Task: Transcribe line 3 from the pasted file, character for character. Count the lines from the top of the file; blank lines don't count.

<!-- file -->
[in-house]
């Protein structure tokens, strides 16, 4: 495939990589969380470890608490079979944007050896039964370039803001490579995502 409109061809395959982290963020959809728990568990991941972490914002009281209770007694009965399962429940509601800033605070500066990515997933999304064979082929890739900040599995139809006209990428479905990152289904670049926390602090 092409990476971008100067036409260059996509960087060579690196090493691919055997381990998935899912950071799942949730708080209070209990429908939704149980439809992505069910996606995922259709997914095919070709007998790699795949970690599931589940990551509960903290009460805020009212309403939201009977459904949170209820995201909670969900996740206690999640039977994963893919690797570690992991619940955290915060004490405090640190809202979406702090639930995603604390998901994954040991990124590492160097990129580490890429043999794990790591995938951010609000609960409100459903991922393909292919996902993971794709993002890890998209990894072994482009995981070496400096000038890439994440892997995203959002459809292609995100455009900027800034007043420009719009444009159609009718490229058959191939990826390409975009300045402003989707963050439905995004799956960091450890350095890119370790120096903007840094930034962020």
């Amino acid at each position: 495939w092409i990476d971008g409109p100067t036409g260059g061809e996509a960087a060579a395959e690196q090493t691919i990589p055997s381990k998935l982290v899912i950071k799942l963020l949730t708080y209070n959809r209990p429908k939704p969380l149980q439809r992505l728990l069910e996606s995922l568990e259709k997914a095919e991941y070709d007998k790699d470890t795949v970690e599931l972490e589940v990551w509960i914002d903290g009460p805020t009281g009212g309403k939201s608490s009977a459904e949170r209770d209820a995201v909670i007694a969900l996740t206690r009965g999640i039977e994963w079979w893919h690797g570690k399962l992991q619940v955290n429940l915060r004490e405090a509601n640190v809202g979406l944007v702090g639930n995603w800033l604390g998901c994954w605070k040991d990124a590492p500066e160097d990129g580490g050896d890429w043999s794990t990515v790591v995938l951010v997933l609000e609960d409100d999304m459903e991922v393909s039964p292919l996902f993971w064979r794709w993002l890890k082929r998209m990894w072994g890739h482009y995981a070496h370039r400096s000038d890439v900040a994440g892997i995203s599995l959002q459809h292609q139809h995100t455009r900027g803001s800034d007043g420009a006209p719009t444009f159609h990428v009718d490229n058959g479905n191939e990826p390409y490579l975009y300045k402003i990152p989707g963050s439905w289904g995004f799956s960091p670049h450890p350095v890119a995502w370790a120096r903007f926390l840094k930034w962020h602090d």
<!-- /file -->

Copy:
């Amino acid at each position: 495939w092409i990476d971008g409109p100067t036409g260059g061809e996509a960087a060579a395959e690196q090493t691919i990589p055997s381990k998935l982290v899912i950071k799942l963020l949730t708080y209070n959809r209990p429908k939704p969380l149980q439809r992505l728990l069910e996606s995922l568990e259709k997914a095919e991941y070709d007998k790699d470890t795949v970690e599931l972490e589940v990551w509960i914002d903290g009460p805020t009281g009212g309403k939201s608490s009977a459904e949170r209770d209820a995201v909670i007694a969900l996740t206690r009965g999640i039977e994963w079979w893919h690797g570690k399962l992991q619940v955290n429940l915060r004490e405090a509601n640190v809202g979406l944007v702090g639930n995603w800033l604390g998901c994954w605070k040991d990124a590492p500066e160097d990129g580490g050896d890429w043999s794990t990515v790591v995938l951010v997933l609000e609960d409100d999304m459903e991922v393909s039964p292919l996902f993971w064979r794709w993002l890890k082929r998209m990894w072994g890739h482009y995981a070496h370039r400096s000038d890439v900040a994440g892997i995203s599995l959002q459809h292609q139809h995100t455009r900027g803001s800034d007043g420009a006209p719009t444009f159609h990428v009718d490229n058959g479905n191939e990826p390409y490579l975009y300045k402003i990152p989707g963050s439905w289904g995004f799956s960091p670049h450890p350095v890119a995502w370790a120096r903007f926390l840094k930034w962020h602090d």